You need a market to build a house

On Saturday, the south side of the Art Hauser Center parking lot was transformed into an open-air market filled with entrepreneurs from unique neighborhoods who have come together for a common cause.

For a $4 admission fee, members of the public were able to enter and visit over 75 vendor booths that were part of the Rustic Market. They can also help raise funds for Harley House, a transition home under construction here in Prince Albert.

“Rustic Market was created as a fundraiser for Harley’s home,” explained event coordinator Jodie Foy.

“We bought the land and everything, but unfortunately a lot of funding was put on hold due to Covid, so it kind of set back.”

Foy wasn’t the only one who understood the importance of fundraising, he also raised money through renting vendor space for events.

Andrea Gouldhawke of Andy’s Custom Creations said Harley’s House is a legitimate cause and is happy to support it.

“I like to support things where money is used for legitimate purposes,” she said.

“The Harley House is a beautiful, beautiful cause that many individuals have been working on for years,” added Alyssa Nagy of Kaze Productions, a local supplier of anime fandom memorabilia. The idea is to be a transition home for young people who really need help moving into a new home.”

Merle Lee Ann Pratt of Merle Le Ann’s Kitchen was selling copies of her cookbook and some vegetables grown on her farm, including her unique looking Gremlin Gourds. Like other vendors, she was happy to support nonprofits in need.

“The purpose of the Harley home is great,” she said. “They’ve been working on that fund for at least three years.”

A group of shoppers admire the vendors’ wares at a rustic market on Saturday.[著者]Pictures of Marjorie Roden

Michael Gray, co-owner of M & T Jamaican Food Cookout, also appreciates the fundraiser.

“It’s very important because I just want to give back, but it’s not for one reason,” she said.

“It’s a great idea because we know that many young people, young men and young women have nowhere to go once they transition. Projects like this are so important to the community because they are left alone. .”

Originally from Thompson, Manitoba, painter Earl McKay has always made it a point to give back to the communities in which he lives.

“Harley’s House is there to help people, and I like to help people when I can,” McKay said.

“When I got back to Thompson’s house, I was collecting a lot of paintings and putting them up in a raffle. I make thousands of dollars here and there for schools, churches, hospital children’s wards.”

McKay’s wife, Kimberly, agreed.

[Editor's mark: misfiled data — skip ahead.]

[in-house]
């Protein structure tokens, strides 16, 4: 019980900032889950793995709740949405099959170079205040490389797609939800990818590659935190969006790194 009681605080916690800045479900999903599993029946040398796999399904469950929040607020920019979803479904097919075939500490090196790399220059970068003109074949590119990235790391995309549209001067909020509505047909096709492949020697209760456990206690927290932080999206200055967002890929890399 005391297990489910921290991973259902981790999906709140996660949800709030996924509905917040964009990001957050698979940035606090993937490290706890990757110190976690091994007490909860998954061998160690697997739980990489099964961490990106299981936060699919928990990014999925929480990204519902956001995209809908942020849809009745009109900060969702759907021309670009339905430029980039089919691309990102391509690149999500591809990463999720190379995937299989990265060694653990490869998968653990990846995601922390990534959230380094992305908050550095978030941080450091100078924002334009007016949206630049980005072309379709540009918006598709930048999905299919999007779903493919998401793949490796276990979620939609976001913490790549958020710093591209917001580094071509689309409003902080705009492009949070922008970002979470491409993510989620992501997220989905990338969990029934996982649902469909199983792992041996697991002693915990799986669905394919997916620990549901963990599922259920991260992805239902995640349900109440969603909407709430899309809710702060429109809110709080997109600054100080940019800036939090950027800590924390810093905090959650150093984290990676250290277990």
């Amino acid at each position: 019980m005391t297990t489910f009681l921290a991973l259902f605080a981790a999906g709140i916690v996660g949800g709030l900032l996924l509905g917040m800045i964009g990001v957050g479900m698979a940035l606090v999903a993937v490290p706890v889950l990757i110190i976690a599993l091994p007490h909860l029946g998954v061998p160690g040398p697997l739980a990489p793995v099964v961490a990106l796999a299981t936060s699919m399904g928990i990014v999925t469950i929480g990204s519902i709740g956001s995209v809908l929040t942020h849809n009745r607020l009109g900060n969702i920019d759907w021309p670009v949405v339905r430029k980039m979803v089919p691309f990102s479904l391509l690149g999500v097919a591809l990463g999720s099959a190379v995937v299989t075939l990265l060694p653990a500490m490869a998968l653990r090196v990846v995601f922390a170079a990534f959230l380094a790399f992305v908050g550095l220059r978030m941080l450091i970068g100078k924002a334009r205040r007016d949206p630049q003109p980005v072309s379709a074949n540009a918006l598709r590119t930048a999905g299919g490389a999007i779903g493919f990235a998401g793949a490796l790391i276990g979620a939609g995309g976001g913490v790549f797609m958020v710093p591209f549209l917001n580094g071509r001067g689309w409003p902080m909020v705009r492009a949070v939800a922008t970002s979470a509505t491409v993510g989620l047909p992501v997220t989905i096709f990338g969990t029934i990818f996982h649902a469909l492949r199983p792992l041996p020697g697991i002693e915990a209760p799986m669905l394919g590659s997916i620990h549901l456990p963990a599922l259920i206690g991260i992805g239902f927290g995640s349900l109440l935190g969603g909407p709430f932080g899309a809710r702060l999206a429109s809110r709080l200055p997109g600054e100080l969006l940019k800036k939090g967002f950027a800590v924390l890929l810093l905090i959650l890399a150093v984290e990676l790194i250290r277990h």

“When we hear there’s a reason, we usually jump at it because we want to help people as much as we can,” she said.

Lin Shahn, a seller of vintage items such as cookware, glass and costume jewelry, was also very enthusiastic about the movement. Shahn saw the event as more than just an opportunity to make a profit.

“When I read about the cause, it was really close to my heart. I have a son who was in foster care until he was adopted, so it really touched me,” Shahn said.

“I really believe there should be a place where people can transition. Especially older children who come out of foster care are often thrown into a world they are unprepared for. It’s a great cause.” is.

“I know how important the transition from foster home to adoptive home is. So as we know, transitioning an older child from foster home to social , can be very difficult. I think the longer you stay in foster care, the harder the transition will be.”

As a former educator, organizer Foy also saw much of the struggle with young people who were pulled out of the foster care system and took it upon themselves to help former students.

“I worked in high school classrooms on life skills because of the school system, and it bothered me,” Foy said.

“When my students turn 18, I don’t know where to go. did they eat?

“At 10 o’clock the night before my child was born, I knew one of my students was out sleeping in the park, and I noticed they were eating McDonald’s at home. A few times, I would drive around town to find them and feed them.

“Finally, I thought, ‘This has got to change!’ That’s when I came up with the Harley house.”

An organization run by the Giradi Foundation owns the land at West Flat, but has not yet begun construction on the building.

Ultimately, the Harley’s House project would physically contain a separate suite for each resident.

“Having one staff member on hand to guide tenants by looking at flyers and making a budget to help them transition will be a mentor,” Foy said. “That’s what the Harley home is all about. It’s absolutely necessary in society.”

“There are some things we have yet to announce as we hope to resume fundraising soon.”

To donate or learn more about Harley’s House Transition Home, visit


You need a market to build a house

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